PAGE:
are in reality worth only about $28 billion. More important, they are
responsible for …read more

Source: OP-EDS

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Ex-Republican Max Boot Blasts the 'Trump-Worshipers' Who Try to Claim He Was Never Conservative

October 16, 2018 in Blogs

By Cody Fenwick, AlterNet

What even is a conservative these days?

Ex-Republican Max Boot has come out strongly against his former party as it has capitulated to every character flaw and authoritarian impulse of President Donald Trump. But now he's facing pushback from some of his former allies who insist that he isn't — and never was — a conservative.

And with Trump having taken over the party that was once supposedly defined by the ideology of conservativism, Boot admits that there's a reasonable question about whether he should still be seen as a conservative.

“It’s hard to know for sure, because it’s hard to know what 'conservative' means anymore other than 'Trump toady,'” wrote Boot in a new Washington Post column. “Ergo, if you’re a #NeverTrumper, you must not be a real conservative — even though President Trump is antithetical to the kind of conservativism I spent most of my life espousing.”

Boot argue that those who challenge his past as a conservative are standing on shaky ground:

I became a conservative in the 1980s because of Ronald Reagan’s clear-eyed opposition to communism. I would call that moral leadership, not democratic imperialism. Moreover, I espoused not just democracy promotion but many other conservative views. I criticized political correctness, judicial activism, tort-law abuses, gun control, wasteful government spending, high tax rates and heavy-handed regulation.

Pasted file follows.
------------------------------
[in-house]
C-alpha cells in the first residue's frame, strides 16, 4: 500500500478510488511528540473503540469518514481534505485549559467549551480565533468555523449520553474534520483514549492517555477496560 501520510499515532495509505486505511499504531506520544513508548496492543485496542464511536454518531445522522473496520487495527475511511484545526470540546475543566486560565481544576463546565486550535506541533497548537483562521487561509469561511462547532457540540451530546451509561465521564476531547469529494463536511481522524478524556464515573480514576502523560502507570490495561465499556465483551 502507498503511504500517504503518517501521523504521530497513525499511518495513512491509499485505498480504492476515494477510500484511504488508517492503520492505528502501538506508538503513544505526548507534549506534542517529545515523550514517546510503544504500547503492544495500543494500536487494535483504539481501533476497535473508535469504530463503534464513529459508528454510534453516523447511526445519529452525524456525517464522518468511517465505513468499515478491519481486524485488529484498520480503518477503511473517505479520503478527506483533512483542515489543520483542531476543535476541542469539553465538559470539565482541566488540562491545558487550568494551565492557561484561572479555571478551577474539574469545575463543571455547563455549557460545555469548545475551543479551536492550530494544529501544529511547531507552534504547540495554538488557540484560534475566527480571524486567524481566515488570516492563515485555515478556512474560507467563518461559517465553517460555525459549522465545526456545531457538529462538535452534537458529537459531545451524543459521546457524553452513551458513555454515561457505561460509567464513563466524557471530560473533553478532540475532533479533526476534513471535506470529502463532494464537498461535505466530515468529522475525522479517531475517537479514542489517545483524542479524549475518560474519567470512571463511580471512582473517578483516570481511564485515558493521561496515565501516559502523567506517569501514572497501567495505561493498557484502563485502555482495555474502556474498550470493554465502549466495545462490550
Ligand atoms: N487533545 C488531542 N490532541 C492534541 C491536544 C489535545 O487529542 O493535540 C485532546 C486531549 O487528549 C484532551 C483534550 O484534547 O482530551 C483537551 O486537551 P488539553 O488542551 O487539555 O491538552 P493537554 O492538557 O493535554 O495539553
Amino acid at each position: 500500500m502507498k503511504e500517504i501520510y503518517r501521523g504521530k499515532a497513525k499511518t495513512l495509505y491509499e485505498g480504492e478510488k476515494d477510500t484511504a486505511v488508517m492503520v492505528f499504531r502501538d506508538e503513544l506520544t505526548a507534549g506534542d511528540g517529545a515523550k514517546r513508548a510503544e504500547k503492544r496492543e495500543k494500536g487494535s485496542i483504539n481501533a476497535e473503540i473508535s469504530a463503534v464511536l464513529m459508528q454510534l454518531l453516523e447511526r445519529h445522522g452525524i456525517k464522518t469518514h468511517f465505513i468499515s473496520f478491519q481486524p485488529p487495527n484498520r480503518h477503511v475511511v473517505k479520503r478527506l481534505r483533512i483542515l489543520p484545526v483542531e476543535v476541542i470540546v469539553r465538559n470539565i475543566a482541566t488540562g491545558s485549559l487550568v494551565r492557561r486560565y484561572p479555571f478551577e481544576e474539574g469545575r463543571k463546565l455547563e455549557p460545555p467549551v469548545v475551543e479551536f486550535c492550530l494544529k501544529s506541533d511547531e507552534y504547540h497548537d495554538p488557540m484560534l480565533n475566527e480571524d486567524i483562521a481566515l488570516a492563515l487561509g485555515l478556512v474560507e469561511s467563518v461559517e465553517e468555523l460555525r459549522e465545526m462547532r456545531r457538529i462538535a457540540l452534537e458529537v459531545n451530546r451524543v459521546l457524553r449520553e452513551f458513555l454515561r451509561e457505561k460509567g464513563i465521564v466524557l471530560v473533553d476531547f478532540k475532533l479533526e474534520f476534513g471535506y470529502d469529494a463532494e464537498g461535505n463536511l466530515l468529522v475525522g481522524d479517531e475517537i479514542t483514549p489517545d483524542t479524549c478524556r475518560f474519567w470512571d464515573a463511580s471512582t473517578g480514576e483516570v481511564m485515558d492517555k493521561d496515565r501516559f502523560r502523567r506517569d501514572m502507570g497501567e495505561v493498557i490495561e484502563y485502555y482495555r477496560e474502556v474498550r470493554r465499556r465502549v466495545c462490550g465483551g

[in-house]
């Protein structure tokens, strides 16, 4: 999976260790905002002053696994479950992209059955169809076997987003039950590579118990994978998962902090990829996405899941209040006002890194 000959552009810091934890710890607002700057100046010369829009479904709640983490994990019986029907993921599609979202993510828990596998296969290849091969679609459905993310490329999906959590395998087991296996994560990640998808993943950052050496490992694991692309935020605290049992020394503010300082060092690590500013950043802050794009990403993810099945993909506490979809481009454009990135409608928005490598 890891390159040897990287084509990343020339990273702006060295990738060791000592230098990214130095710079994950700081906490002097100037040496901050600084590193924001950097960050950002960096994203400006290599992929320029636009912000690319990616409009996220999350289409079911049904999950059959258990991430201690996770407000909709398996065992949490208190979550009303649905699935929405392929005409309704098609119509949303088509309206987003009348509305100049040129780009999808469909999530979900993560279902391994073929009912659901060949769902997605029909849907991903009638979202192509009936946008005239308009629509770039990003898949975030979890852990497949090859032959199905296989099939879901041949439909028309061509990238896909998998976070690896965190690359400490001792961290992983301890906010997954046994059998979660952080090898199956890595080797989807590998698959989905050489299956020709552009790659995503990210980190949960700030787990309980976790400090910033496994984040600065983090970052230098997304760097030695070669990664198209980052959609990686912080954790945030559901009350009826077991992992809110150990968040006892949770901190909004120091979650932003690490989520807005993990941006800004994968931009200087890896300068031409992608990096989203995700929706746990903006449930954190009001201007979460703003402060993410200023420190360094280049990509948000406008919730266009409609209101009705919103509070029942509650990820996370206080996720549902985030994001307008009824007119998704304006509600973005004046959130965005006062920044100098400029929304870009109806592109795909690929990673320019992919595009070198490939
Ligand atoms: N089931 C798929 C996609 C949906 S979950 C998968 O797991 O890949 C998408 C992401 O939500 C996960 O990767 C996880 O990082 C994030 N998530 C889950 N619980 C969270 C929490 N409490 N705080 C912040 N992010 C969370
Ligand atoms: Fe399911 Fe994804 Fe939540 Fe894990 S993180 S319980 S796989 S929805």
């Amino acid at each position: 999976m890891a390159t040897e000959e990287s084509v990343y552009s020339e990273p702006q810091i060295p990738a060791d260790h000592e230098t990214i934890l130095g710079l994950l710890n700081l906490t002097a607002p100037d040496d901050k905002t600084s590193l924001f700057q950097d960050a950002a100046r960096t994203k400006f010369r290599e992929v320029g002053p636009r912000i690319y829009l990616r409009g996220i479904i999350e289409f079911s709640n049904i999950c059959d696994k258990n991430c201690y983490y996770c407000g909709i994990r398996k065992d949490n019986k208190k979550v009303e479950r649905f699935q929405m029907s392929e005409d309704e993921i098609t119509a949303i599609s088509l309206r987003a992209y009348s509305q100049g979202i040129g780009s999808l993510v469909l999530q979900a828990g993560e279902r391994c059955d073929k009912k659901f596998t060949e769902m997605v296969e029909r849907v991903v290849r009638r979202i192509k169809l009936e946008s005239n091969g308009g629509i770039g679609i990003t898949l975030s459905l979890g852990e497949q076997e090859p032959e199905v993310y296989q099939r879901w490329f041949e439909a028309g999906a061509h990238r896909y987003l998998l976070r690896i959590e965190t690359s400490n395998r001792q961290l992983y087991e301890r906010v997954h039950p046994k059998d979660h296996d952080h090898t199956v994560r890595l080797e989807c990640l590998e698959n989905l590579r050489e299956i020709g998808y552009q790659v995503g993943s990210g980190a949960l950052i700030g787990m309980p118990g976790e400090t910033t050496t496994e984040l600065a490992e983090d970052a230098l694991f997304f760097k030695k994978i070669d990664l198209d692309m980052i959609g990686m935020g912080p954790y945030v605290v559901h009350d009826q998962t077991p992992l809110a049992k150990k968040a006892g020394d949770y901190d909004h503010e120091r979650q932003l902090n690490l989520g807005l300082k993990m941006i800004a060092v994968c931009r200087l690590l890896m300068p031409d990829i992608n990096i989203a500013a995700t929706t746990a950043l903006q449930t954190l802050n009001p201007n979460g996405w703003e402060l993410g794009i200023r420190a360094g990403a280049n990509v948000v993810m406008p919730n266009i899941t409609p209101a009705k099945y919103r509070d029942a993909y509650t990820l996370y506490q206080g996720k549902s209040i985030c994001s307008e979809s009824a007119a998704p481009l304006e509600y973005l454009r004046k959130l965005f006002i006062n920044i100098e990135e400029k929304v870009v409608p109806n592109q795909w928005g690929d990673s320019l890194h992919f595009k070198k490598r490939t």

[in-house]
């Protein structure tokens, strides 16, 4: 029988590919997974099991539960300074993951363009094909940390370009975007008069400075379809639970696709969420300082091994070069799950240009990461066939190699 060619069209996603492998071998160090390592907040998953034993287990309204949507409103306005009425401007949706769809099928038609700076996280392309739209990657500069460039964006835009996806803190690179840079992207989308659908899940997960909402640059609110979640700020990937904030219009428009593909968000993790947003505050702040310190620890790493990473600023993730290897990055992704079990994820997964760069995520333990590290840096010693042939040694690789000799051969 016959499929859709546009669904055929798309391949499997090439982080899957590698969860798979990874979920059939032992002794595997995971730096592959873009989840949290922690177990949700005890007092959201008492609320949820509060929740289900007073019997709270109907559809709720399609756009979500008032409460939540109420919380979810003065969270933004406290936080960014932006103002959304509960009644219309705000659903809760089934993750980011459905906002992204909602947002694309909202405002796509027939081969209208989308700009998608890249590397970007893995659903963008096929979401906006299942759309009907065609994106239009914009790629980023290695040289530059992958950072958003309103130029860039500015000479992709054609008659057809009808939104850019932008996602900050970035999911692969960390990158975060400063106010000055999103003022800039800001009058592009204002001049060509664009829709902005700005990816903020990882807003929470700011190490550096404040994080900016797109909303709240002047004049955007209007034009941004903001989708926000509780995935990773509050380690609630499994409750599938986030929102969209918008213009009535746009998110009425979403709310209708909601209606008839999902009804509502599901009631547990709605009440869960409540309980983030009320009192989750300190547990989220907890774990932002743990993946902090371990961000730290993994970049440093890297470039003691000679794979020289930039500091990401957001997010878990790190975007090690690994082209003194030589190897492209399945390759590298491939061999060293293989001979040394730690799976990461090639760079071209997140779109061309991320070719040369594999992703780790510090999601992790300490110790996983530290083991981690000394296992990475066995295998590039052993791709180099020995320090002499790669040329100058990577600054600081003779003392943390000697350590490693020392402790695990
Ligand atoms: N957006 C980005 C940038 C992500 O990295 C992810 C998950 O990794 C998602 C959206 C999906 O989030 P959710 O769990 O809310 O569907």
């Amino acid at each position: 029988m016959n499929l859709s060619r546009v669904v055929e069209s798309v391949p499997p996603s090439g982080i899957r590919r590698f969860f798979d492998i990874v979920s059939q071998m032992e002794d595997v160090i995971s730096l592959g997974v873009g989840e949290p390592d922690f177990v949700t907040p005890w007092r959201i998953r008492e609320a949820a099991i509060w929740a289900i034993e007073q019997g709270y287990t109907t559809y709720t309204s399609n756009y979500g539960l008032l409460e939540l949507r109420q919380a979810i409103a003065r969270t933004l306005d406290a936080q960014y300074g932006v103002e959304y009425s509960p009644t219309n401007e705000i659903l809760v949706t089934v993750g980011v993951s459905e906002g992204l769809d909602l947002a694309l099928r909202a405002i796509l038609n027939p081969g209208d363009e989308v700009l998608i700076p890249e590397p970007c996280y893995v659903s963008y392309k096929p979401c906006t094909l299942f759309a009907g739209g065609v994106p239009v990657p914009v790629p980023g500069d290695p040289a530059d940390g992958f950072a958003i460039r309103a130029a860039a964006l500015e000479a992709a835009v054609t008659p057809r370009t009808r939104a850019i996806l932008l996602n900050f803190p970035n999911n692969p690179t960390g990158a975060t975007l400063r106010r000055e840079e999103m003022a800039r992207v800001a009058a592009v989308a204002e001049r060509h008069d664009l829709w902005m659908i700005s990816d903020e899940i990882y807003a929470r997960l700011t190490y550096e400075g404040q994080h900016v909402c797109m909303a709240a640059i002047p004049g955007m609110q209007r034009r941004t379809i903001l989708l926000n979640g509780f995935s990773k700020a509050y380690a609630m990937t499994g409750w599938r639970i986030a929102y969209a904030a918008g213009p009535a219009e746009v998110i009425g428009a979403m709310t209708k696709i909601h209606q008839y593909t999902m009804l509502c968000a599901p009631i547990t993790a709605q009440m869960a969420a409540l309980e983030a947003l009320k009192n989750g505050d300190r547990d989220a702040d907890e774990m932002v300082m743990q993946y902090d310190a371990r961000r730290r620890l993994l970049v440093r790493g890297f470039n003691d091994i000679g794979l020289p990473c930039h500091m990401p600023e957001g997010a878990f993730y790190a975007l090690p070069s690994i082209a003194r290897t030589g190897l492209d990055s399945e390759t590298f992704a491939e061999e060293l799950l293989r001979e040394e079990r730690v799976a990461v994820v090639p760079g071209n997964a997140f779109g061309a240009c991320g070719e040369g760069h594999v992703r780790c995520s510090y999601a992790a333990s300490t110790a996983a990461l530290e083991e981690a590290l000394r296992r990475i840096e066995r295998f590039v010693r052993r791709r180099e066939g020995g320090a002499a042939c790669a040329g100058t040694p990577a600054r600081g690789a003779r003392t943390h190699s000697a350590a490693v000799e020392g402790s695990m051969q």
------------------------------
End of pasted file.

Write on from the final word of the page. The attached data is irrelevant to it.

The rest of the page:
What this shows is that the meaning of conservatism and conservative ideology is not a fixed point, but a growing and twisting concept. Trump is, in many ways, an outgrowth of some of the most pernicious aspects of conservative thought — which Boot is now trying to distance himself from. He recognizes that Trump represents the “kind of blood-and-soil, chauvinistic conservatism” that has always been a part of the movement.

At the same time, Trump's faux populism and embrace of trade restriction and protectionism do seem at odds with some principles though to be central to American conservatism, which even many GOP lawmakers still espouse — even as they succumb to the president's will.

“It is tempting to say that I’m the 'real' conservative and the Trump-worshipers are the imposters,” wrote Boot. “But it’s not …read more


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When the Sears Catalog Sold Everything from Houses to Hubcaps

October 16, 2018 in History

By Sarah Pruitt

The catalog was the of its time—packaged in hundreds of pages.

The story of Sears begins in 1886, when a railroad station agent in Minneapolis, Minnesota named Richard Sears started selling gold watches at $14 apiece. The mail-order watch business soon grew into a general mail-order firm. The cover of Sears, Roebuck and Co. Consumer’s Guide, No.110 circa 1900.

View the 11 images of this gallery on the original article

Before there was, there was the Sears catalog. Founded as a mail-order watch company in the late 19th century, Sears, Roebuck and Company made its name with its swollen, jam-packed catalogs that advertised everything from underwear to entire house kits. Around the holidays, families across the country would circle items in its legendary “Wish Book.”